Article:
An updated draft of a global corporate tax overhaul has dropped "at least" from a proposed minimum rate of "at least 15 per cent", possibly clearing a major hurdle for Ireland as negotiations enter a final stretch, sources familiar with the discussions said.
Some 140 countries aim to finalise the first major overhaul in a generation of the rules for taxing multi-nationals at a meeting on Friday so the deal can be endorsed by the Group of 20 economic powers later this month, reports Reuters.
Until now 134 out of 140 countries in the talks had backed a minimum rate of "at least" 15 per cent, but Ireland has so far refused to sign up over concern the rate could end up being higher than 15 per cent.
Settling on a rate of 15 per cent would likely clear the way for the Irish government to sign up. As the low-tax European home for a number of the world's largest multinationals, Ireland is seen as the key holdout in the negotiations.
One source familiar with the state of the talks told Reuters that the latest text circulated to delegations had cut "at least" and another said that 15 per cent was virtually a "done deal".
Irish national broadcaster RTE was first to report that "at least" had been dropped.
The agreement does not need to be unanimous, but countries could apply a top-up tax to the 15 per cent minimum on profits booked in the countries that do not back it.
French Finance Minister Bruno Le Maire, who has pushed for a higher rate than 15 per cent, said on Tuesday that a compromise was possible on 15 per cent.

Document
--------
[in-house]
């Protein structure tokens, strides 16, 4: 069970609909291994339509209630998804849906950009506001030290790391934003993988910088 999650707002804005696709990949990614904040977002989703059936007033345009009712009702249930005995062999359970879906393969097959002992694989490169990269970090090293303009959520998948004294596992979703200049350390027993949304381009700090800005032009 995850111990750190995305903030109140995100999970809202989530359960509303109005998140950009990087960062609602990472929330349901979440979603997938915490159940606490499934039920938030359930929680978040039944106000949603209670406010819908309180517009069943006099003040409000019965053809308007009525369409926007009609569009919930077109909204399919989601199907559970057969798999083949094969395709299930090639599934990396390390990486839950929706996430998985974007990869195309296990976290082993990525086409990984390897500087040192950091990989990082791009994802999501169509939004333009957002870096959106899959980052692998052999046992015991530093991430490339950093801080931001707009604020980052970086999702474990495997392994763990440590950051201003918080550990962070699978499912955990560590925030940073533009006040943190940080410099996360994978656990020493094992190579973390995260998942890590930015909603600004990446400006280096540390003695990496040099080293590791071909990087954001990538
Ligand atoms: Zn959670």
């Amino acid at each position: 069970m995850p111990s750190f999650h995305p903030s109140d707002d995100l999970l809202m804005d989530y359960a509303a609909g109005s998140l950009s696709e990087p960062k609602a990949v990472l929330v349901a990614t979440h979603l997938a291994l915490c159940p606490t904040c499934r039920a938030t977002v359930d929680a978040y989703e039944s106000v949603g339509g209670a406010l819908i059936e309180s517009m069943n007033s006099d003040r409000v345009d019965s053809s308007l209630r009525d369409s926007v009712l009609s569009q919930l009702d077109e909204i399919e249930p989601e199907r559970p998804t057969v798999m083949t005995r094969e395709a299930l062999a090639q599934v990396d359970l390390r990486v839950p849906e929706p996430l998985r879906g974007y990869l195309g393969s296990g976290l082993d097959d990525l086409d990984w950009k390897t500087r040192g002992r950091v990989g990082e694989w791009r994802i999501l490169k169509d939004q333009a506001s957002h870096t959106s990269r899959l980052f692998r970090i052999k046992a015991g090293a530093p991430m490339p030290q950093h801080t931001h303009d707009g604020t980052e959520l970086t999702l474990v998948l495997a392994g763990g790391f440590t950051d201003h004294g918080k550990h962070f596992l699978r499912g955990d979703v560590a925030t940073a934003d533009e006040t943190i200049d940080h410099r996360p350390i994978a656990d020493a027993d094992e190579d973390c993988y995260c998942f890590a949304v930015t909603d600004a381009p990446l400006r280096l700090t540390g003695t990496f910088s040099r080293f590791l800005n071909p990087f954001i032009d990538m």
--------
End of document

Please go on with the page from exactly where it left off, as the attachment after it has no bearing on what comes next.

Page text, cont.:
However, he added that a major blocking point remained over how big a deduction from the global minimum should be possible for multinationals based on their assets and payroll in foreign markets.
"It's not the rate that is the biggest problem, Ireland's position is evolving on this subject and a compromise can emerge at 15 per cent as the real effective minimum taxation," Le Maire said.
The minimum rate is supposed to discourage multinationals from booking profits in low-tax countries like Ireland, which has a corporate tax rate of 12.5 per cent, regardless of where their end customers are.
However, some countries such as Poland and other eastern European countries want a large deduction from minimum rate to reflect real corporate activity because they frequently offer reduced rates to entice foreign investors to build plants.
Le Maire said France supported a deduction that would be based on 7.5 per cent for assets and 10 per cent for payroll over a 10-year transition period.
Once an agreement is reached then governments would be expected to bring the new rules onto their statute books next year so that they take effect in 2023.